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REVIEW ARTICLE
Year : 2014  |  Volume : 139  |  Issue : 3  |  Page : 343-348

Migraine & paediatric obesity: a plausible link?


Pediatric Neurology Unit, Meyer Children's Hospital, Rambam Health Care Campus, Haifa, Israel

Correspondence Address:
Sarit Ravid
Pediatric Neurology Unit, Meyer Children’s Hospital, Rambam Health Care Campus POB 9602, Haifa 31096
Israel
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Source of Support: None, Conflict of Interest: None


PMID: 24820828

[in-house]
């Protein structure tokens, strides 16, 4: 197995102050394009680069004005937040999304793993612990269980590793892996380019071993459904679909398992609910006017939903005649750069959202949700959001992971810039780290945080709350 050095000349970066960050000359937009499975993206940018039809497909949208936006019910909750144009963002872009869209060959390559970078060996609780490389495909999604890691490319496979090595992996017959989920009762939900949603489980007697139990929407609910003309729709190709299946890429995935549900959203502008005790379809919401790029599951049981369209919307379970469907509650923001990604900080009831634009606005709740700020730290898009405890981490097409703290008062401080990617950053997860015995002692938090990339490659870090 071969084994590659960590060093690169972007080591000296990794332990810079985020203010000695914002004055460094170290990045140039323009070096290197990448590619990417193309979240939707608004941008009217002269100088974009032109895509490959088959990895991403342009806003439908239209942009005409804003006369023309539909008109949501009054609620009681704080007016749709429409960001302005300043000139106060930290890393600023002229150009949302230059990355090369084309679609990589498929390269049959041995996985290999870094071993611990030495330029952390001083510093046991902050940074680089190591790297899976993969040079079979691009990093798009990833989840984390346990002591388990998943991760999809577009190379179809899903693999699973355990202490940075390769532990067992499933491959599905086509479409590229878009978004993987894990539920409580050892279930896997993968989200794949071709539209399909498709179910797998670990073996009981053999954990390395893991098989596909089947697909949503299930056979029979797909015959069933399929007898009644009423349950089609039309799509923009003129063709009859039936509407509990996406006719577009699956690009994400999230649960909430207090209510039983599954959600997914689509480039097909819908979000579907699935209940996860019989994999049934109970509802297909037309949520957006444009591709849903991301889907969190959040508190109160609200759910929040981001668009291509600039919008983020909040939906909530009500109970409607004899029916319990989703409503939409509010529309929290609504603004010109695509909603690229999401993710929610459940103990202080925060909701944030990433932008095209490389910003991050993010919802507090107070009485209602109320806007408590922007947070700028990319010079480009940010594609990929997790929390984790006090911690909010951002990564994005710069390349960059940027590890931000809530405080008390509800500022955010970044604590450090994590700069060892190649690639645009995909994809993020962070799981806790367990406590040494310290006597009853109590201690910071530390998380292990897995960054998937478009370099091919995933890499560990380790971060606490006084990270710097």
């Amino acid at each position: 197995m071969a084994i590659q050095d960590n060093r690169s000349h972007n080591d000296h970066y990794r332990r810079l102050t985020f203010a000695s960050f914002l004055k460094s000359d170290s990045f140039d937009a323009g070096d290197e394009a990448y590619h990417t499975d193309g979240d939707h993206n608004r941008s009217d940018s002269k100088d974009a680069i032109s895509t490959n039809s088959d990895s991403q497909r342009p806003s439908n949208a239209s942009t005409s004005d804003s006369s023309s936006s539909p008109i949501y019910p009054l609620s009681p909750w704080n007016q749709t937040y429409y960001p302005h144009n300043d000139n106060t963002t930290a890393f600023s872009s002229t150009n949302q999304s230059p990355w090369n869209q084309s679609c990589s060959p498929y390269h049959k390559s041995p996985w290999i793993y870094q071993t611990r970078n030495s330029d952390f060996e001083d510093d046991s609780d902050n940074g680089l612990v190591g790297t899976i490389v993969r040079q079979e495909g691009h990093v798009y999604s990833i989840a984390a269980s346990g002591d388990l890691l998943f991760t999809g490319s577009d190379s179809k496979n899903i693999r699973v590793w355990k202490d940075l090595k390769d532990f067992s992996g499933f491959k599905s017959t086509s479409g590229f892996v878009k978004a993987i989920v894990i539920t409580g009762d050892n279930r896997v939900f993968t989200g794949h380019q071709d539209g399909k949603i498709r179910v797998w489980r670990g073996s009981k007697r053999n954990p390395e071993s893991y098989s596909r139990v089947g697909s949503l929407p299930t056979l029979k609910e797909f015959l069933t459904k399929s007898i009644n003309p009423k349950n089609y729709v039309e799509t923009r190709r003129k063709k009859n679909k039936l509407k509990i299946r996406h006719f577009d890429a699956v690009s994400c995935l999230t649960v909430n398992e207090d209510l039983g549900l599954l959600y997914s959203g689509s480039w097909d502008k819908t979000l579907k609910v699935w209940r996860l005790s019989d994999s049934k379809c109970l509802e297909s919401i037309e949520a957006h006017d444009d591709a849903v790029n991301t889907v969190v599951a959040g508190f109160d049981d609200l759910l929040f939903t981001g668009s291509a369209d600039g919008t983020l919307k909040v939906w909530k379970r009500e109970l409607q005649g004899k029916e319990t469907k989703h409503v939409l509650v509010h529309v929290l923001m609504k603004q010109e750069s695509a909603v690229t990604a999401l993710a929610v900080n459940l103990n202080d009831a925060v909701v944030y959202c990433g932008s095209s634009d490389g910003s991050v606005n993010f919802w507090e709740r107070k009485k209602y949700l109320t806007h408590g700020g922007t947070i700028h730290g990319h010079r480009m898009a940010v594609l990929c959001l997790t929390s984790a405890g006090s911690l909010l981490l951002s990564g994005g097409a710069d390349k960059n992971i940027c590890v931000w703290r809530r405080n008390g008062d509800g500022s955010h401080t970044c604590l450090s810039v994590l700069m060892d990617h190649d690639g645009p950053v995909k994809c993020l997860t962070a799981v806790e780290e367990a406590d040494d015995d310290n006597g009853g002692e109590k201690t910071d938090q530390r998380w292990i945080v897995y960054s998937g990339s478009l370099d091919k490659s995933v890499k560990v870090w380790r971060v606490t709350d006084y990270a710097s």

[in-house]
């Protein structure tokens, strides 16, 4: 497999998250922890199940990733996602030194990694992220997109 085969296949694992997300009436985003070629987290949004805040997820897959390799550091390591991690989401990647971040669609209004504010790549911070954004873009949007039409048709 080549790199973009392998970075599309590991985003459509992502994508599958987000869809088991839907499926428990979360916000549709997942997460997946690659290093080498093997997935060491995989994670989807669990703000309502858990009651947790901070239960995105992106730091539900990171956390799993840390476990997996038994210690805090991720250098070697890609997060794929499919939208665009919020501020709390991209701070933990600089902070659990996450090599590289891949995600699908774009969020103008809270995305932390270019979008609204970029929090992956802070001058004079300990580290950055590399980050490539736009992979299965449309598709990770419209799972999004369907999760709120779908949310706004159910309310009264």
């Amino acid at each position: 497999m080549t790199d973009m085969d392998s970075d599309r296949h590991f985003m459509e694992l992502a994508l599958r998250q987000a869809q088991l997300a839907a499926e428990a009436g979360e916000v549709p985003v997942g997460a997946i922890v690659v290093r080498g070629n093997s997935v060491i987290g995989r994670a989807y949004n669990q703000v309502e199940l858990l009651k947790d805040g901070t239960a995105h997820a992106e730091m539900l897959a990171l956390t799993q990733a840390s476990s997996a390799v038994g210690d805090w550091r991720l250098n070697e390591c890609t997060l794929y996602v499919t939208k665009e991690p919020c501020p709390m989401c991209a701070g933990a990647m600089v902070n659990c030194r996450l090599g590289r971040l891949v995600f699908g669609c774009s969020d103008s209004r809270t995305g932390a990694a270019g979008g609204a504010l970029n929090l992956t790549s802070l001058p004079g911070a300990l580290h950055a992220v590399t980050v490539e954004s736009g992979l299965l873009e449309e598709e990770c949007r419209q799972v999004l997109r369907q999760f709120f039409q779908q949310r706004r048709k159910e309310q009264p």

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Obesity and migraine are both highly prevalent disorders in the general population, influenced by genetic and environmental risk factors. In recent studies, obesity was found to be a strong risk factor for transformed migraine and, among migraineurs, obesity was associated with frequent headaches and higher disability scores. Suggested mechanisms included: (i) obesity as a pro-inflammatory state may be associated with neurovascular inflammation in patients with migraine; (ii) elevated levels of plasma calcitonin gene-related peptide (CGRP) in obese individuals may play a role as an important post-synaptic mediator of trigeminovascular inflammation in migraine; (iii) dismodulation in the hypothalamic neuropeptide, orexin, in obese persons may be associated with increased susceptibility to neurogenic inflammation causing migraine attacks; and (iv) leptin and adiponectin can activate proinflammatory cytokine release that is involved in the pathogenesis of migraine. In addition, both conditions are associated with psychiatric co-morbidities, such as depression and anxiety, that can further increase headache frequency and disability. Therefore, the effect of obesity on migraine outcome is important. Weight and BMI should be measured and calculated in all children presenting with migraine, and weight control should be a part of the treatment.


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